Rhizoctonia Solani (Black Scurf & Cankers): Potato Disease & Prevention Techniques

What Is Rhizoctonia Solani?

Rhizoctonia Solani And Its Effect On Potato Crops

A potato suffering from Black Scurf (Rhizoctonia Solani)Rhizoctonia Solani is a soil-borne fungal pathogen which targets and attacks potato crops the world over, including New Zealand.

Causing Sclerotia (Black Scurf) on Tubers, as well as Stem and Stolon lesions (Cankers) on younger plants, this fungal pathogen dramatically reduces the quality of both fresh and seed potatoes, and can even impact the establishment of new crops altogether.

Most prevalent in cool, wet soils, the effects of Rhizoctonia Solani have been shown to have a far-reaching, dramatic impact on growers, as well as the New Zealand economy as a whole, resulting in financial losses of up to 20% in some cases. This is most clearly demonstrated by a case in 2011, which saw Black Scurf – caused by Rhizoctonia Solani – significantly reduce the quality of certified seed used, and relied on, by the New Zealand potato industry.

Symptoms & Signs Rhizoctonia Solani May Be Affecting Your Potato Crops

The Signs & Symptoms Of Black Scurf

The initial signs that Rhizoctonia Solani may be affecting your crops is found below the ground, where it takes the form of Black Scurf. Also referred to as Sclerotia – a form of fungus – Black Scurf forms a hard, dark brown or black mass on the surface of the underground tuber, which can range in size from small and flat, to large, raised lumps.

These seemingly innocuous lumps are the resting bodies of the fungus, and are entirely superficial. That is, they don’t penetrate the skin or damage the crop in any way, even while these affected crops are kept in storage. No matter the size or shape of the mass in question.

Though these masses are harmless, they serve to further propagate and spread the disease, particularly if infected tubers are used as seed for future seasons. If used, the fungus proceeds to grow from the seed surface to the newly developing sprout, which can stunt the growth of future potato plants.

The Signs & Symptoms Of Stem & Stolon Cankers

A potato suffering from Black Scurf & Cankers (Rhizoctonia Solani)While Black Scurf may propagate the disease, Stem and Stolon Cankers are Rhizoctonia Solani’s more damaging form. These Cankers are found on the underground parts of potato plants at various stages throughout the season, where they attack germinating sprouts long before they emerge from the soil.

In the early stages, this can present itself as reddish and brown lesions found on stolons and roots, which transform into Cankers as they mature and turn rough, brown and present themselves as cracks and craters.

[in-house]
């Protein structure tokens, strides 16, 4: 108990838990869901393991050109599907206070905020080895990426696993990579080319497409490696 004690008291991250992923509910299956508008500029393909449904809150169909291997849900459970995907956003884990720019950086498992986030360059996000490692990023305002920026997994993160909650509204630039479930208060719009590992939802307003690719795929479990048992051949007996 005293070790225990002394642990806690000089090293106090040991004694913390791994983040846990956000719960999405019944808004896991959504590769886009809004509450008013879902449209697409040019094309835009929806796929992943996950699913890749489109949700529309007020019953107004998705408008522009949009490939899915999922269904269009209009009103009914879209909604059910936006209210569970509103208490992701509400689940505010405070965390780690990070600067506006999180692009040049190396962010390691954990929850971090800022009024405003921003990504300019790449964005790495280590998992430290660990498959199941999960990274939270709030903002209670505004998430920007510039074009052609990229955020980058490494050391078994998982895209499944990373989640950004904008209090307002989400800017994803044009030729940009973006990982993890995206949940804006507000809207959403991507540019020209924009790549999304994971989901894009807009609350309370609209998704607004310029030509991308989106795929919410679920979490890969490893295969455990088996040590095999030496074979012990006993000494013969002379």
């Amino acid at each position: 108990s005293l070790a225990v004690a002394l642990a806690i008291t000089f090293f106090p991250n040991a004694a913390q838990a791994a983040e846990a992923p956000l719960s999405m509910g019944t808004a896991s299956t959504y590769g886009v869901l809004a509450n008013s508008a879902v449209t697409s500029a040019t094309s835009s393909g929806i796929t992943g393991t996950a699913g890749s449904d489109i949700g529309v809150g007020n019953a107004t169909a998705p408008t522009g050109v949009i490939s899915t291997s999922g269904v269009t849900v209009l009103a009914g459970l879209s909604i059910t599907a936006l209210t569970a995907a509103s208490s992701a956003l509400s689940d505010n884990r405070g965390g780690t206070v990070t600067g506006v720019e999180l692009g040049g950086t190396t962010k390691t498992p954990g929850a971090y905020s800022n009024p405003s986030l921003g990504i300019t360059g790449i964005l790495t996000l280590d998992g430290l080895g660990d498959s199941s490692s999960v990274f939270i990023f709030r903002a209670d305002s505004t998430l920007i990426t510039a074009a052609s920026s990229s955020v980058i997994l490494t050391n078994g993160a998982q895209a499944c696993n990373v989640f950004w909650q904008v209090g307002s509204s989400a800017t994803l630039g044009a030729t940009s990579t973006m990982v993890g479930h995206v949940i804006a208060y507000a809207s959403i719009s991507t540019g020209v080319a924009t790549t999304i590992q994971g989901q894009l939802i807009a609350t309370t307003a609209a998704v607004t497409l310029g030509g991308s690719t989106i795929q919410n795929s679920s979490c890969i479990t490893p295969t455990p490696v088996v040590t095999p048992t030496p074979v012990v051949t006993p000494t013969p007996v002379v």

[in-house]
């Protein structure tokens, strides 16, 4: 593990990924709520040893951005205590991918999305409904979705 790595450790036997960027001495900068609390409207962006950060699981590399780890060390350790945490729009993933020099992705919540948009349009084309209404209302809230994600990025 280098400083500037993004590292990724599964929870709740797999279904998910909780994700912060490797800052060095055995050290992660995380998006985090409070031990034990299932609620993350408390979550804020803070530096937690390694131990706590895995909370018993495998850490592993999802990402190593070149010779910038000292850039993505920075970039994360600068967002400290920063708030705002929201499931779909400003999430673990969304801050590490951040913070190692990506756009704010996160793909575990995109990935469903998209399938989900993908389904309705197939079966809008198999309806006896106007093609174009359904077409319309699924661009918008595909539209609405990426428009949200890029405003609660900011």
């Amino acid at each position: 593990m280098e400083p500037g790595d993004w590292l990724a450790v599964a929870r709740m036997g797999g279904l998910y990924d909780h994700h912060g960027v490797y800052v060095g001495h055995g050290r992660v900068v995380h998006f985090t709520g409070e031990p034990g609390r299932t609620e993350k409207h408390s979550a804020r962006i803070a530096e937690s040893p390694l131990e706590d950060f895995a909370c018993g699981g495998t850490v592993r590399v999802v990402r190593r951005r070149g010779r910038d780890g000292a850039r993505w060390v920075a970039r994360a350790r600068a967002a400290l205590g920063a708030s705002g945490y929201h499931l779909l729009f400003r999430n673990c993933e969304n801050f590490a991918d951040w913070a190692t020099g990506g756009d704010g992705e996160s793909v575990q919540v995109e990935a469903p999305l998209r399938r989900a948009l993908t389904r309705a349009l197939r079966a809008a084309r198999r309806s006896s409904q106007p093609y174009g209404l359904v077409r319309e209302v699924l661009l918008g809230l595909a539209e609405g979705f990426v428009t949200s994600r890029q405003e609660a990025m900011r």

The effect these Cankers have on crops varies from superficial to severe. At its worse, these take the shape of large, sunken and necrotic lesions that can that can girdle the stem, and impact the normal flow of water as well as carbohydrates throughout the plant.

Cankers can also cause severe issues with the plant’s starch translocation, as infected stolons and stems interrupt the flow of starch from the plant’s leaves through to the tubers.

Small, green ‘aerial tubers’ can form on the stem above the soil as a result, and are usually an indicator that the plant has no saleable quality tubers below ground.

In some cases, these Cankers have also been found to form near the growing tips of these new sprouts, which can kill them outright, or at the very least result in a number of symptoms, including:

  • Poor and uneven stands.
  • Reduced tuber numbers and size.
  • Misshapen tubers.
  • Delayed emergence.
  • Weakened plants, stunted plant growth and reduced crop vigor.

Further signs of the disease are also present in Potato plants that are heavily impacted by these Cankers, which suffer from an inability to grow complete stems, instead producing stolons – also known as ‘No Top’ – with several small tubers attached.

Rhizoctonia Solani Prevention & Management Techniques

Ways To Prevent & Manage Rhizoctonia Solani In Potato Crops

The complete eradication and control of Rhizoctonia Solani

isn’t yet possible, but through the implementation of an effective cultural and crop protection strategy – one that takes an integrated approach to disease management, including educating yourself on each stage of the disease – you can limit its appearance and severity.

  • Use chemical products and controls including targeted, effective fungicide, ground and soil fumigation
  • Plant potato crops in warm, coarse, textured soil and cover with as little soil as possible to ensure crops emerge at the earliest possible time.
  • Increase the rate of crop residue decomposition, as this will – in turn – reduce the pathogen’s growth rate and ability to take hold.
  • Harvest crops as soon as possible: Sclerotia increases as time is left between vines being killed, and plants being harvested.
  • Reduce the amount of fungus and inoculum available to infect future crops by removing or burning leftover vines.
  • Avoid storing or disposing of infected crops on possible future planting sites like fields, as these can act as a new source for the disease.

Images via Down Garden Services & Pacific Northwest Handbooks

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